alist instincts that served the ancient ancestors well. These theories are unlikely to sit well with anyone battling with the distress of mental illness but they do have excellent potential as material for a contemporary psychological thriller.
The problem is that Torday’s novel is neither psychologically resonant nor thrilling. Instead of committing to the dramatic demands of his subject, he dissipates most of its suspense from the outset by giving away Michael’s motivations: we are left only to discover the how, not the why, dismembering further the conventional storyline trajectory for a narrative dealing with historical material.
It is a rather disorienting experience for the reader, deliberately so, it seems.
To add further confusion to what is now a kind of narrative soup, Boyle confounds the reader further by adding into the mix a fictional narrator: the elegant, sardonic, delightful Tadashi Sato, a former student of Wright’s, whose voice and opinions are recorded in a series of of his illness. In addition, Torday seems unable to escape from the gently humorous mode of his wildly successful middle-age change-of-life debut novel, Salmon Fishing in the Yemen, which won the 2007 Wodehouse Prize for comedy. ( P. G.’ s surname, coincidentally, is probably a derivation of the mythic Woodwose.)
The Girl on the Landing , his third, spends most of its time in the territory of light romantic comedy. Elizabeth, who shares the narration with Michael, is a more whiny version of Bridget Jones, with a boss from hell and a mother who falls for a conniving dog-food salesman. She seems to remain astonishingly unconcerned by Michael’s medical history because he takes her on a Roman mini-break. The novel also devotes much of its length to chaffing the rule books, resolutions and golf tournaments of Grouchers.
It is little wonder, with narrative and psychological momentum flatlining, that Torday has to apply the defibrillators in the last pages of his novel, which takes a suddenly bloodthirsty turn. Torday even soups up the forgotten gothic trappings of its opening as the mysterious Lamia reveals herself — to anyone who has not recalled their Keats or googled her most unusual name — as another ancient figure, the childmurdering, half-female, half-serpent demon of Greek myth.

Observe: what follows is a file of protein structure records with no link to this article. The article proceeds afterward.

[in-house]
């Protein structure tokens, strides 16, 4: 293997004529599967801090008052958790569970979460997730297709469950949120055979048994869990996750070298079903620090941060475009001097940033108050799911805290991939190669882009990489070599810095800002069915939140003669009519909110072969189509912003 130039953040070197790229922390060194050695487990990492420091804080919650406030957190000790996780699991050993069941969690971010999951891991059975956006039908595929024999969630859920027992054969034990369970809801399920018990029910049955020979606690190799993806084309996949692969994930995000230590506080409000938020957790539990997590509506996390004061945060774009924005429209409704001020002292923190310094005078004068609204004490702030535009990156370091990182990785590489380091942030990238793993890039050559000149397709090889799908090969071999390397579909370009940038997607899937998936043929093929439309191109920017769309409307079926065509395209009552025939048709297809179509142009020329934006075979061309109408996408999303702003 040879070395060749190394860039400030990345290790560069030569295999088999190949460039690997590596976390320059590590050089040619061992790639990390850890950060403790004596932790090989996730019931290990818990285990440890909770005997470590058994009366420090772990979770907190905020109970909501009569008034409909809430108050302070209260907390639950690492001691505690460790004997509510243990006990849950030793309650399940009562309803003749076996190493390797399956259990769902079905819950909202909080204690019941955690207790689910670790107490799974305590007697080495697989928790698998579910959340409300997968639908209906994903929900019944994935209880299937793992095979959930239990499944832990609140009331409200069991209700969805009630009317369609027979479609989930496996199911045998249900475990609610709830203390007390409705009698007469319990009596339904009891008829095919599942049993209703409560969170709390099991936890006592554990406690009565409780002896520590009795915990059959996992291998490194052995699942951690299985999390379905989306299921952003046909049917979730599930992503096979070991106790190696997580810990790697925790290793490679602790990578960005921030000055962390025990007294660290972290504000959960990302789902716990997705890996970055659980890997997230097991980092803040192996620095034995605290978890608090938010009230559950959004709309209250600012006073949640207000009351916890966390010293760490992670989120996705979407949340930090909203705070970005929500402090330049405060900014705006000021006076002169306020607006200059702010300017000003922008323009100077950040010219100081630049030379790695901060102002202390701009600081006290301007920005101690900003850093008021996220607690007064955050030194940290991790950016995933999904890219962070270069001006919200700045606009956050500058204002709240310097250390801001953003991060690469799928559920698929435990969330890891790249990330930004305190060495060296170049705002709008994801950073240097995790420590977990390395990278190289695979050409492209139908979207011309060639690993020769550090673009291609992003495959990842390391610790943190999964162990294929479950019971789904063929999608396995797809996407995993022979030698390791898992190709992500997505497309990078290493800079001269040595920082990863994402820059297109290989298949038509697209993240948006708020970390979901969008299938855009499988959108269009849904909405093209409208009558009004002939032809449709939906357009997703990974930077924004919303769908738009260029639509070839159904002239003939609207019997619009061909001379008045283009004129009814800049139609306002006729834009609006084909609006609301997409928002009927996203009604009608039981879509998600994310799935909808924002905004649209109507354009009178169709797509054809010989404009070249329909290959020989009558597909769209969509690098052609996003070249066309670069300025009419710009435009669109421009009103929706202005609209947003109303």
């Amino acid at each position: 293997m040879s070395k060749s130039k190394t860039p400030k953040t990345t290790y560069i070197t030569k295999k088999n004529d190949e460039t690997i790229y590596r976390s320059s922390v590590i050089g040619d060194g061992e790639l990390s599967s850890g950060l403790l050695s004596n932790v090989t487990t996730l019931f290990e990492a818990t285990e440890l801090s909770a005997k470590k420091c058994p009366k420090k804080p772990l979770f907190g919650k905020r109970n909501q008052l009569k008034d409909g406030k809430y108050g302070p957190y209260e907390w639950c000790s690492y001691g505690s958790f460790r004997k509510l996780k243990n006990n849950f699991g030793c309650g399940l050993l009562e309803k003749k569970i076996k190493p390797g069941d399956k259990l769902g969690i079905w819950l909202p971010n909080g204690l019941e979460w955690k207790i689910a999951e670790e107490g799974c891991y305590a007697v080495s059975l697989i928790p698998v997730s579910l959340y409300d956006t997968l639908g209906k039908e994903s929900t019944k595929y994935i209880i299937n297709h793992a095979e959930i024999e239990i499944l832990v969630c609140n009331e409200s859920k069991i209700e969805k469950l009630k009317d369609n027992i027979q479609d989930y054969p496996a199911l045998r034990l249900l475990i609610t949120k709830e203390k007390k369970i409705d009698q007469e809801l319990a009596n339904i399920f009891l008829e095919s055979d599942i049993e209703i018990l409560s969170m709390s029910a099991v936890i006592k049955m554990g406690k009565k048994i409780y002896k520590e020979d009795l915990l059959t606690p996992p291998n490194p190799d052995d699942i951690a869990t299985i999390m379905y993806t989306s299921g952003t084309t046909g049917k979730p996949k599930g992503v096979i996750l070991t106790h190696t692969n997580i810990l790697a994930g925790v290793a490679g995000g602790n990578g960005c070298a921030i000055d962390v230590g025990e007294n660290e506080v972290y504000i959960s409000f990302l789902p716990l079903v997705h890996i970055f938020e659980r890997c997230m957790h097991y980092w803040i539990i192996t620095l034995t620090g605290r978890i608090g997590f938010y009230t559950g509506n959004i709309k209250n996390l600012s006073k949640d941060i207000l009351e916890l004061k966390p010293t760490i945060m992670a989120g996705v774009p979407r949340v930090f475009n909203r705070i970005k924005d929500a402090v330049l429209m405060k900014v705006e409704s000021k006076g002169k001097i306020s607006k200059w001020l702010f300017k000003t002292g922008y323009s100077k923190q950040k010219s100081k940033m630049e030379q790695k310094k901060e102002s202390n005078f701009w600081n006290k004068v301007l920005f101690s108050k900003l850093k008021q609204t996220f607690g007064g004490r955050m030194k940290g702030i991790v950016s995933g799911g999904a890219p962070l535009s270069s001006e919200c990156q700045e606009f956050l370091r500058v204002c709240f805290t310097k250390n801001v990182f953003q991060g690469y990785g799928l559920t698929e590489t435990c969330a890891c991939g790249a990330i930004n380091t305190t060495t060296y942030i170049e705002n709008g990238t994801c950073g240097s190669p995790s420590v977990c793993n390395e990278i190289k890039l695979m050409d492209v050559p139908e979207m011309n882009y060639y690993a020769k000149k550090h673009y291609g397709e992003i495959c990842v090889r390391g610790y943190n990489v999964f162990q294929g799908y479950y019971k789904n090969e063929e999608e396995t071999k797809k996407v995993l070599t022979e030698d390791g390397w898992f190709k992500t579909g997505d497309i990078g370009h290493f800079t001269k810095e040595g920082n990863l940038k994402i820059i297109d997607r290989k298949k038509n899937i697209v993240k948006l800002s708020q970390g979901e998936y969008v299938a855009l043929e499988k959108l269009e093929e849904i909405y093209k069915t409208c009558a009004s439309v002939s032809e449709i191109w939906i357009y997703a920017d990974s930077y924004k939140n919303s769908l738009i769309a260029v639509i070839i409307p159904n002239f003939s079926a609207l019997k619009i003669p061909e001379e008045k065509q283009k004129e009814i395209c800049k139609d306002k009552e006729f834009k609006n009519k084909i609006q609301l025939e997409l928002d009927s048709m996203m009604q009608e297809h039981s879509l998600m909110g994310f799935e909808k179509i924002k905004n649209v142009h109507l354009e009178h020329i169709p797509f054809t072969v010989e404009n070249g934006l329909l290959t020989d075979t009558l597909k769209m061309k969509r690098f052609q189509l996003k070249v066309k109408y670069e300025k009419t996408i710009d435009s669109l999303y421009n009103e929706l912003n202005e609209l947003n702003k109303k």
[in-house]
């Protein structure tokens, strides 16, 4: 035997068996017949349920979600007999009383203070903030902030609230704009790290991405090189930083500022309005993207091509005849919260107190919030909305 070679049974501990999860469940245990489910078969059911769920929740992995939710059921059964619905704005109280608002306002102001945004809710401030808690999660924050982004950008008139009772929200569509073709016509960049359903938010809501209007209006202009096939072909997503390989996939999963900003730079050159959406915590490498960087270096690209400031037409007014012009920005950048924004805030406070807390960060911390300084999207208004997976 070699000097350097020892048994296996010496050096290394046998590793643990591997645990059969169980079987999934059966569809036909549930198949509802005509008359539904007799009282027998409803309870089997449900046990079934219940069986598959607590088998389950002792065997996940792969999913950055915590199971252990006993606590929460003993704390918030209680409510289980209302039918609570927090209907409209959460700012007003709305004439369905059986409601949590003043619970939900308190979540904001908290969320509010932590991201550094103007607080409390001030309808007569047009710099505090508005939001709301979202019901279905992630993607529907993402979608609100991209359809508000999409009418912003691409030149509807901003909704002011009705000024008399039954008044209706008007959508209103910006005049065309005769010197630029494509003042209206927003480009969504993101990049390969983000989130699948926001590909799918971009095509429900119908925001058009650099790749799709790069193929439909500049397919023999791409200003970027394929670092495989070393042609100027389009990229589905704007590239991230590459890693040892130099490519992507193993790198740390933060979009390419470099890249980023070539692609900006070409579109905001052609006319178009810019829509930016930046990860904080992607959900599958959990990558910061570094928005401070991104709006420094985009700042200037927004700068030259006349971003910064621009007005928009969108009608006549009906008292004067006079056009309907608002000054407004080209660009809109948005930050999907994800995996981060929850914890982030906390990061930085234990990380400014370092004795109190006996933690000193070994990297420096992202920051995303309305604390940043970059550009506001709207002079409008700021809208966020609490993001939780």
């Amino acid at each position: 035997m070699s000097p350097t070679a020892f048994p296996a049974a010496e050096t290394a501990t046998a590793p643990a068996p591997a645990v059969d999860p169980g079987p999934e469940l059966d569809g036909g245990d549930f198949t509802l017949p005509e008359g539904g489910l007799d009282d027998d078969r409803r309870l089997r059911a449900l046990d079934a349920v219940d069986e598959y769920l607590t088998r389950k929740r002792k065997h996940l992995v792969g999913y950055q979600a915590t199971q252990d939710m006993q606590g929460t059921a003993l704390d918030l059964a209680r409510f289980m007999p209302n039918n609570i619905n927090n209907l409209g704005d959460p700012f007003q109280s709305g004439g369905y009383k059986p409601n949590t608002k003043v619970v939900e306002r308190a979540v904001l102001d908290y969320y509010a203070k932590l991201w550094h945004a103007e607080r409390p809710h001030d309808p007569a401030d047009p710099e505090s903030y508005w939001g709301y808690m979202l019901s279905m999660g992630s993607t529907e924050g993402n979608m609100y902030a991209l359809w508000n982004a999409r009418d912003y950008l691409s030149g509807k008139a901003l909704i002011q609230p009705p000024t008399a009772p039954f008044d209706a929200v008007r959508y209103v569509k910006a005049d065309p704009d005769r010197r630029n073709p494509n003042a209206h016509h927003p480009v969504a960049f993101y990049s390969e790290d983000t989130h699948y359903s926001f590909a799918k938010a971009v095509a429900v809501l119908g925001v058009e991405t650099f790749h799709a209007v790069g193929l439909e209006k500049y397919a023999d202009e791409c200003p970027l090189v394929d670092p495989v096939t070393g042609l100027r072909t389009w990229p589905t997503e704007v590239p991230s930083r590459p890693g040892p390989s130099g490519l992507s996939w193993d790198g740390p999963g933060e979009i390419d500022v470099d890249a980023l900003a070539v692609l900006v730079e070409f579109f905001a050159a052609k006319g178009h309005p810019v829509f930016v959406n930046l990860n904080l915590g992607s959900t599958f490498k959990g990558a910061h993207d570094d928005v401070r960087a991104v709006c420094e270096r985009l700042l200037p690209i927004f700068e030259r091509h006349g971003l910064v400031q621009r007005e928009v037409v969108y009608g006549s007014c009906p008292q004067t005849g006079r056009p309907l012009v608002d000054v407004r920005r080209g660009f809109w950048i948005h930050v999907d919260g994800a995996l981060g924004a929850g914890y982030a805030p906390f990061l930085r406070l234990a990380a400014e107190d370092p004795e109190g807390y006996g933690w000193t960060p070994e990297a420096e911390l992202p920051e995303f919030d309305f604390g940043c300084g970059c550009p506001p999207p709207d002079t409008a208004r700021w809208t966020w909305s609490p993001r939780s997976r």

The Girl on the Landing retains many of the elements that worked well in Salmon Fishing in the Yemen: alternating narrative viewpoints, the theme of escape from a stultifying marriage, and social satire. This novel also follows his first in being a kind of Shirley Valentine for men, freighting the reawakening of a middle-aged plodder with just enough hard science to convince the male reader he is not reading a romance, at least for its first three-quarters.
Yet one also feels that diverse elements ( salmon propagation, the can-do politics of the Blair government, mending relations between the Middle East and the West) came together organically in Torday’s debut novel. Here he seems to be trying to work from a formula.
In this case, despite his flirtation with the supernatural, the magic does not come. Delia Falconer is the editor of Best Australian Stories 2008 and The Penguin Book of the Road. footnotes Boyle has concocted to comment on the text and the action.
Complicating matters even further, the reader is then given to understand that it is Tadashi and his grandson-in-law Seamus O’Flaherty ( another fiction) who have written this entire narrative, one which they had in fact completed in 1979.
It is somewhere in the middle of all this narrative muddle, these 450 pages of literary game-playing and fiction-making nonsenses, that the reader gives up.
For in the midst of all the shenanigans the most important figure of all, the man himself, Frank Lloyd Wright — or Wrieto-San, as Tadashi respectfully calls him throughout the novel — begins to fade into the background.
He is there, of course, a figure that wafts through the book in that swirling black cape and that cocky black beret, arrogant, selfish and naive, but he is there not so much as a character but more as an authorial device, a catalyst rather than the very heart and soul of The Women.
The great architect, the revolutionary, the lover, the recalcitrant, the volcanic genius of legend and history emerges from the text a cliche; and a banal, self-centred, rather silly one at that.
Boyle’s Atlas might not have shrugged but, in the end, this reader did.
Angela Bennie is a Sydney journalist.